And yes, misogyny amongst gay male Berliners is still alive and well. “The huge mainstream gay scene in Berlin is still very sexist, very misogynist,” says Goodyn Green, a Danish photographer and queer porn filmmaker. A few years ago, she exhibited some of her portraits of queer women – undressing in their bedrooms, or mimicking the typically male poses seen in gay porn magazines – at a gay-lesbian café in Friedrichshain and was dismayed when male viewers insinuated that the androgynous, short-haired women in her photos “just want to be men”.
“Societal structures continue to be very much shaped by patriarchy, and lesbians and women are much more affected by these discriminatory hierarchies,” says Laura Méritt, a self-described “sexpert” who runs the Sexclusivitäten sex shop in Kreuzberg and gives frequent workshops on, amongst other things, female ejaculation. “We have to raise awareness of the inequalities and change the structures, especially through mixedgender endeavours.”
“It really all comes down to patriarchy,” says Lo Pecado, co-founder of Coven Berlin, an art collective of “Feminist Conqueerors” that organises local events and publishes an English-language online magazine. “Female sexuality is not taken seriously if it’s not under the male gaze.”
The next wave
Pecado, who moved here six years ago from Spain to take gender studies at Humboldt, is an example of a major driving force in Berlin’s current scene: women in their twenties and thirties, many of them expats, many of them involved in various creative endeavours. It’s within that subculture that women are most loudly and proudly asserting their identity – but not necessarily as lesbians. Unlike Kay and Bosold’s generation, they eschew the lesbisch label that 1970s and 1980s feminists fought hard to claim (before then, it was common to use the term schwul for both gay men and women). Instead, they identify simply as “queer”. While “gay” and “lesbian” define whom one sleeps with, queer is more of a political stance. “Queerness is all about erasing labels, working against established gender roles that regulate sexuality,” says Pecado. “Not wanting to adapt to the system, but living outside it.” Last year, during a nineday Coven art festival, she staged a performance in which she waxed the legs of male volunteers in a Kreuzberg storefront window.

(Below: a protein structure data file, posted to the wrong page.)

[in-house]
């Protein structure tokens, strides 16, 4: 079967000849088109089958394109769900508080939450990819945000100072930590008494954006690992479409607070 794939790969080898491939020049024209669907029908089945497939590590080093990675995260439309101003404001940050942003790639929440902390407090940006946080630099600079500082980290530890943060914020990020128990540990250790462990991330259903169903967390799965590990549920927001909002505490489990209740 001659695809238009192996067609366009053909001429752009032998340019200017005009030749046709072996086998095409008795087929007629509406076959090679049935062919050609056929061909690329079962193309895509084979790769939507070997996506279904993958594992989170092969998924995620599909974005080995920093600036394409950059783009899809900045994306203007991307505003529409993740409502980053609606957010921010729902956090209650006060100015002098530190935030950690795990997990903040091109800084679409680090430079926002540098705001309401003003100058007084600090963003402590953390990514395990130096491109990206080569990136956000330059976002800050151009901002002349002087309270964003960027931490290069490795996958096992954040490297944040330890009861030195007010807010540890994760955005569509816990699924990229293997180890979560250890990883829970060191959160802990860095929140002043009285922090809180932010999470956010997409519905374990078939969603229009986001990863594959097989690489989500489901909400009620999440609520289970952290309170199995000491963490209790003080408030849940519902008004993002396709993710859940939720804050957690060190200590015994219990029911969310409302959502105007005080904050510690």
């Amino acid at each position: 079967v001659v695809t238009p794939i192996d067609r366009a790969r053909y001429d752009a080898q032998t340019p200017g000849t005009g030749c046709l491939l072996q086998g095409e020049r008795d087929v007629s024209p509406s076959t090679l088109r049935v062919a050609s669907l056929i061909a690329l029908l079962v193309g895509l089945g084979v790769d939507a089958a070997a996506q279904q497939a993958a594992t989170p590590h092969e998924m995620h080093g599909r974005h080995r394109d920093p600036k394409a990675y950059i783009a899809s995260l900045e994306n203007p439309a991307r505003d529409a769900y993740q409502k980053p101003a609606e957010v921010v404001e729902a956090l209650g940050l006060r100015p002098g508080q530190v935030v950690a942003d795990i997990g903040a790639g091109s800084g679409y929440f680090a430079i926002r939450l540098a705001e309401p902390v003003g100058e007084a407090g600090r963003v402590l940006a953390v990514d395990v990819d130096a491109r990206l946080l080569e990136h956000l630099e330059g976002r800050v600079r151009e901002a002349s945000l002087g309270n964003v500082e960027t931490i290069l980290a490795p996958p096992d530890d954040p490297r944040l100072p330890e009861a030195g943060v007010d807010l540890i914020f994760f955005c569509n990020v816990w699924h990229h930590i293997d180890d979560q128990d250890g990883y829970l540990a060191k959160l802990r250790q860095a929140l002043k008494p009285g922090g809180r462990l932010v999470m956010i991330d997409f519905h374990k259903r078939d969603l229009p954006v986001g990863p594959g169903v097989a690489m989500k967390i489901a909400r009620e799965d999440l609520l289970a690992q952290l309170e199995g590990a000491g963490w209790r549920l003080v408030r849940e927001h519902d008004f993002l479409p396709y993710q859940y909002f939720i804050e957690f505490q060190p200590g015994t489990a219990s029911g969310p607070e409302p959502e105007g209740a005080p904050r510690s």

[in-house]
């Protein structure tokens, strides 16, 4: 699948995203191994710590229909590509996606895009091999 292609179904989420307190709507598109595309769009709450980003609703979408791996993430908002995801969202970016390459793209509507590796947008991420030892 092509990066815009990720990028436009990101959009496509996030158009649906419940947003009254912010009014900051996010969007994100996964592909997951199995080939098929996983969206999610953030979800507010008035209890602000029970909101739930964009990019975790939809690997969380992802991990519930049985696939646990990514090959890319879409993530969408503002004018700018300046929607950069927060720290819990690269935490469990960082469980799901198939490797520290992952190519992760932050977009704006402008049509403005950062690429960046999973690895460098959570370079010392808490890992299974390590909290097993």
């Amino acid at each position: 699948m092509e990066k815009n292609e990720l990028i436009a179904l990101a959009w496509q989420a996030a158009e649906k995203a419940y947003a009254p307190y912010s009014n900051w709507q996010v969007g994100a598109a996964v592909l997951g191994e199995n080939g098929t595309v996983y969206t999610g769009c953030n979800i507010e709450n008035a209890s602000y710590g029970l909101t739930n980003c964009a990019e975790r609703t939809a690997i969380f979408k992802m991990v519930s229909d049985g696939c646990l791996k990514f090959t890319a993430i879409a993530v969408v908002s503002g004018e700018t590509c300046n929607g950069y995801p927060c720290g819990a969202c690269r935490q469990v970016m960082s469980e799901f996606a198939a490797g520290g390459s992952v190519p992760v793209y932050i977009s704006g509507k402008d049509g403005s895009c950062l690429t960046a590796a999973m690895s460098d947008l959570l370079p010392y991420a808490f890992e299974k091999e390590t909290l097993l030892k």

Gradually, between newcomers like Green and Pecado and old-schoolers like Kay and Bosold, we are beginning to see some change. Last month, Siegessäule published an issue addressing lesbian visibility, while Schwuz held a series of events in relation to International Women’s Month called “Queer Women* and Feminities”. Though a few eyebrows were raised at the lack of the word “lesbian” in the title, the events did include a packed discussion called “The Invisible Lesbian” at a March 21 party labelled “Precious Pearls: Lesbians, Tunten and Gay Women Unite!” Out of the 380 attendees, roughly one-tenth were male.
“The scene is opening up, I think in part to more younger gay men who define themselves as queer,” says Pecado. When it comes to bridging the gap between the mainstream gays and the radical queers, perhaps nothing has been doing it better than porn. Green calls the Schwules Museum’s Porn That Way exhibition an “incredible” milestone for including porn from the queer community. This resulted in many queers visiting the museum for the first time, she says, which had long been considered the domain of older gay men.
Queer women have also been getting increasing play in the city’s annual PornFilmFestival. The festival’s founder used to hold typical gay male biases against lesbians, says Green: “That stereotype that lesbian porn is so boring, that nothing happens.” The daring work of Green and her feminist porn counterparts has changed their minds, and the festival has become a place that brings queer men and women together. Of the 22 feature films in last October’s festival, half were lesbian, amongst them explicit bondage, fetish and orgy flicks with titles like Girl Pile, The Black Widow and Green’s Shutter.
This increasing unity is a hopeful sign, Green says. “I do think things will change. For me, visibility is very important. Back in the 1980s, it was so divided between gays and lesbians. But because we are both part of the same minority, we should be buddies and cooperate.”
Originally published in issue #137, April 2015